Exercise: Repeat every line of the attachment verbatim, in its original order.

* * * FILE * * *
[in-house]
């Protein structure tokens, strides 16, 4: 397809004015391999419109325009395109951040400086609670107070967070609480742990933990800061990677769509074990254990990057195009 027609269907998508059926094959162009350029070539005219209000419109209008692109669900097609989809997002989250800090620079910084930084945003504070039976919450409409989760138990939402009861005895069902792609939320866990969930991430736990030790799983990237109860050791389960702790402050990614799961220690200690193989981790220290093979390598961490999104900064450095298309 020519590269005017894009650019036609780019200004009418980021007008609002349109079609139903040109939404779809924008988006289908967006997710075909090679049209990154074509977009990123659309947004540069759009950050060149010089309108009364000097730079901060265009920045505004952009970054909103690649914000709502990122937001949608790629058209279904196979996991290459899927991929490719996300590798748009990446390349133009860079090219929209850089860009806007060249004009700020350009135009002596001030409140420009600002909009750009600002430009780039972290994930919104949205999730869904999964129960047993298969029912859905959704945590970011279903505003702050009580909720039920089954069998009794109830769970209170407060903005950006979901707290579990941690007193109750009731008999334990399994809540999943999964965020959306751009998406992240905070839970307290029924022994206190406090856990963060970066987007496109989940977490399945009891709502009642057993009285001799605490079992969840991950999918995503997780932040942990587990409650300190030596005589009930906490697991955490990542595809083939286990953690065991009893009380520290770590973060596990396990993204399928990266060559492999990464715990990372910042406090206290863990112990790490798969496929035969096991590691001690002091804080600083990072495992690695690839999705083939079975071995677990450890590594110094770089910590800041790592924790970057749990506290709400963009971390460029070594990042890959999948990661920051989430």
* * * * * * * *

[in-house]
């Protein structure tokens, strides 16, 4: 397809004015391999419109325009395109951040400086609670107070967070609480742990933990800061990677769509074990254990990057195009 027609269907998508059926094959162009350029070539005219209000419109209008692109669900097609989809997002989250800090620079910084930084945003504070039976919450409409989760138990939402009861005895069902792609939320866990969930991430736990030790799983990237109860050791389960702790402050990614799961220690200690193989981790220290093979390598961490999104900064450095298309 020519590269005017894009650019036609780019200004009418980021007008609002349109079609139903040109939404779809924008988006289908967006997710075909090679049209990154074509977009990123659309947004540069759009950050060149010089309108009364000097730079901060265009920045505004952009970054909103690649914000709502990122937001949608790629058209279904196979996991290459899927991929490719996300590798748009990446390349133009860079090219929209850089860009806007060249004009700020350009135009002596001030409140420009600002909009750009600002430009780039972290994930919104949205999730869904999964129960047993298969029912859905959704945590970011279903505003702050009580909720039920089954069998009794109830769970209170407060903005950006979901707290579990941690007193109750009731008999334990399994809540999943999964965020959306751009998406992240905070839970307290029924022994206190406090856990963060970066987007496109989940977490399945009891709502009642057993009285001799605490079992969840991950999918995503997780932040942990587990409650300190030596005589009930906490697991955490990542595809083939286990953690065991009893009380520290770590973060596990396990993204399928990266060559492999990464715990990372910042406090206290863990112990790490798969496929035969096991590691001690002091804080600083990072495992690695690839999705083939079975071995677990450890590594110094770089910590800041790592924790970057749990506290709400963009971390460029070594990042890959999948990661920051989430």